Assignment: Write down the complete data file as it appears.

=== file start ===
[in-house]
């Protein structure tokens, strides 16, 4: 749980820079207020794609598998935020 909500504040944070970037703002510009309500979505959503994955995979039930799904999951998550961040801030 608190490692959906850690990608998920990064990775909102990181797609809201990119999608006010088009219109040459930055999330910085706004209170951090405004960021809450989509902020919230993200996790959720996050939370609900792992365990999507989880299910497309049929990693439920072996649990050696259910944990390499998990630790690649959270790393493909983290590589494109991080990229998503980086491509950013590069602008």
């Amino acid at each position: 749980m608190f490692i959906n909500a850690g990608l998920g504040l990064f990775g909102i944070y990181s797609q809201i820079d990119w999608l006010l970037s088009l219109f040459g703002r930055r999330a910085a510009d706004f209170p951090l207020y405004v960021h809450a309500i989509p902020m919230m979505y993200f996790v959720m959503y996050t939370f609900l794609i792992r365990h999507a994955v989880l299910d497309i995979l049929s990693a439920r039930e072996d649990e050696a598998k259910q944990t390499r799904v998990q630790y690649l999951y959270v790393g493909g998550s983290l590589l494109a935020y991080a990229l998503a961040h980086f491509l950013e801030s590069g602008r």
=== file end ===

[in-house]
């Protein structure tokens, strides 16, 4: 749980820079207020794609598998935020 909500504040944070970037703002510009309500979505959503994955995979039930799904999951998550961040801030 608190490692959906850690990608998920990064990775909102990181797609809201990119999608006010088009219109040459930055999330910085706004209170951090405004960021809450989509902020919230993200996790959720996050939370609900792992365990999507989880299910497309049929990693439920072996649990050696259910944990390499998990630790690649959270790393493909983290590589494109991080990229998503980086491509950013590069602008």
């Amino acid at each position: 749980m608190f490692i959906n909500a850690g990608l998920g504040l990064f990775g909102i944070y990181s797609q809201i820079d990119w999608l006010l970037s088009l219109f040459g703002r930055r999330a910085a510009d706004f209170p951090l207020y405004v960021h809450a309500i989509p902020m919230m979505y993200f996790v959720m959503y996050t939370f609900l794609i792992r365990h999507a994955v989880l299910d497309i995979l049929s990693a439920r039930e072996d649990e050696a598998k259910q944990t390499r799904v998990q630790y690649l999951y959270v790393g493909g998550s983290l590589l494109a935020y991080a990229l998503a961040h980086f491509l950013e801030s590069g602008r």